Green Roofs That Lower Energy Costs

Greensulate
Amy Norquist (left) and Tad Floridis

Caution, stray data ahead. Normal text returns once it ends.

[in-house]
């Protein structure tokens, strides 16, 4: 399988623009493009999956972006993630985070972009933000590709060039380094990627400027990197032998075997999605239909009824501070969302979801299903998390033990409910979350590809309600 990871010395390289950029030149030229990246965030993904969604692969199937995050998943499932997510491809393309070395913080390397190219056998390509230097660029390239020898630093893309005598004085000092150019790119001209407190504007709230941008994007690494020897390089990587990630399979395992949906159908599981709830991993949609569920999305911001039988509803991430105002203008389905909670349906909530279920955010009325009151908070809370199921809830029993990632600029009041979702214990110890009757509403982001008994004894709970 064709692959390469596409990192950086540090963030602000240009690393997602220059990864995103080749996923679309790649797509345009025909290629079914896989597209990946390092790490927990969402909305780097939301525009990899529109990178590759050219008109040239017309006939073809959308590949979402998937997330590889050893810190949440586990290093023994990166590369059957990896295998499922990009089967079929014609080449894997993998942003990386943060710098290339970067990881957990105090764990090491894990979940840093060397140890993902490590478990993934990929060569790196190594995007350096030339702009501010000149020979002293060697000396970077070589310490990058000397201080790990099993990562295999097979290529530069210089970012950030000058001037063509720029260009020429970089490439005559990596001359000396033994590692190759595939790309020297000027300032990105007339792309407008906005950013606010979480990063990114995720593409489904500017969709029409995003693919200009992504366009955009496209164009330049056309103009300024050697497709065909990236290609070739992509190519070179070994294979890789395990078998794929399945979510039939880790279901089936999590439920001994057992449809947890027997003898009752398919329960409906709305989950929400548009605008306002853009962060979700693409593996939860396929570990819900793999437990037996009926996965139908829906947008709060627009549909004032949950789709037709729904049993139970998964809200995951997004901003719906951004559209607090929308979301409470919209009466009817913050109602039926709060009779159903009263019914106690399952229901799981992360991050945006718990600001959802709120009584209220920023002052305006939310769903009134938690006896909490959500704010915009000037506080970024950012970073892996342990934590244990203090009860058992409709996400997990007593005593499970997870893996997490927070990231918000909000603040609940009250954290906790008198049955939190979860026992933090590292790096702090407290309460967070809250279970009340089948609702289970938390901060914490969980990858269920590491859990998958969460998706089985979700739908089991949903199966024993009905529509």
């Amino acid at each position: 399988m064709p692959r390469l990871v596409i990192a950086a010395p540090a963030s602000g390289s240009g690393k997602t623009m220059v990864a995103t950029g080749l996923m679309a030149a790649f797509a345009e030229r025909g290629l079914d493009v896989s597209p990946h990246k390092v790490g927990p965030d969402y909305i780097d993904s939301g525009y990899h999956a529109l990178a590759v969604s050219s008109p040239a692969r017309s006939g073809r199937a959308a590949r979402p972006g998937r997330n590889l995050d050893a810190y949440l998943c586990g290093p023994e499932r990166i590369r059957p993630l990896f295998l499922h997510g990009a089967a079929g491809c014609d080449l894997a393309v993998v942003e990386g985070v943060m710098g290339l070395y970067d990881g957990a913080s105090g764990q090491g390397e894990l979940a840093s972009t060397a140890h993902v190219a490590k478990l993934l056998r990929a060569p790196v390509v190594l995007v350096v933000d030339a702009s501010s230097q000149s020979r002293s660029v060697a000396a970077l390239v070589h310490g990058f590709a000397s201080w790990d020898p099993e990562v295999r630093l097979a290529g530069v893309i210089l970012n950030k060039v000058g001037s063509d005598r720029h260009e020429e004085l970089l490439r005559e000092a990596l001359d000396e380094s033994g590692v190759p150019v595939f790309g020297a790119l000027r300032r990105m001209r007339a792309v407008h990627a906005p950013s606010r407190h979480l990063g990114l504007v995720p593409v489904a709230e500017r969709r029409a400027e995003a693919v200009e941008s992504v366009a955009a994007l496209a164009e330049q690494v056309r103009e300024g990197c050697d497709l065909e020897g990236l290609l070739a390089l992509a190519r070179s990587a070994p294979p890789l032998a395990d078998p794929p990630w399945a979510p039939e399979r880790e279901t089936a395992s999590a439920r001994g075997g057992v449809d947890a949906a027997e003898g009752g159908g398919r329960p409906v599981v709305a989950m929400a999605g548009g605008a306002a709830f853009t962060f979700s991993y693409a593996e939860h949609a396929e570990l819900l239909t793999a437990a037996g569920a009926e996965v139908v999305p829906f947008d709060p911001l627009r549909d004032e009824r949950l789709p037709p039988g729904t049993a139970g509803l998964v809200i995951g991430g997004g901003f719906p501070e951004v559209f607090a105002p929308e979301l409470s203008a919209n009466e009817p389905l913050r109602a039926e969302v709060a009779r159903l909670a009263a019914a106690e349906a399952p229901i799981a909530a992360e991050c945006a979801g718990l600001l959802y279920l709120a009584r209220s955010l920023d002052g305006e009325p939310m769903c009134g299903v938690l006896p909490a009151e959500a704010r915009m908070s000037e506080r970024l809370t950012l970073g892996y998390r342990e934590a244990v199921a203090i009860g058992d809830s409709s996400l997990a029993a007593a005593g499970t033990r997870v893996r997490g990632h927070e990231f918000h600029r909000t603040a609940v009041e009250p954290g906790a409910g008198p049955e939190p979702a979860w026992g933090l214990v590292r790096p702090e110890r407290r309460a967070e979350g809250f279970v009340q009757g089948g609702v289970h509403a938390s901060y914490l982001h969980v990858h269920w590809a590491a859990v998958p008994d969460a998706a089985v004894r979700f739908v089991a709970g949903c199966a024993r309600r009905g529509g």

Green roofs—hardy rooftop gardens intended to beautify and insulate buildings—have been popular in Germany and Japan for more than 50 years. Now they’re starting to catch on in the U.S., says Amy Norquist, founder and CEO of green roof designer and installer Greensulate in New York. The 10-person Manhattan company installed more than one-third of the new green roofs in New York City last year, she says. Norquist, the former deputy director at Beacon Institute, a nonprofit environmental research group in New York, started the company in 2008 after being underwhelmed by the options available for her Long Island home’s 900-sq.-ft. roof. Greensulate’s sales pitch to businesses and homeowners: Because plants absorb sunlight, adding rooftop vegetation lowers building air conditioning costs. "On a 90-degree day, air on rooftops can reach 150 degrees," says Tad Floridis, Greensulate's chief operating officer. Greensulate’s installations of sedum, grasses, and perennials average $13 to $35 a square foot, including warranty and maintenance. Floridis says customers will recoup that cost in energy savings in five years. The company recently completed installations of more than 10,000 sq. ft. for the Fashion Institute of Technology and Regis High School in Manhattan. Now Floridis says it is drafting designs for Fortune 500 office buildings and manufacturers in Pennsylvania, Ohio, and Florida within 18 months. Floridis says Greensulate had $1.2 million in revenue last year and expects more than $3 million this year. Industry advocacy group Green Roofs for Healthy Cities estimates that nationwide, the square footage of such installations increased from some 3 million to roughly 8 million from 2006 through 2010. Floridis anticipates the market will grow from $60 million this year to $120 million by 2014, aided by New York’s 20-year, $1.5 billion Green Infrastructure Plan and Philadelphia's 25-year, $2 billion Green City, Clean Waters initiative. —Antoine Gara (posted July 6, 2011)
 
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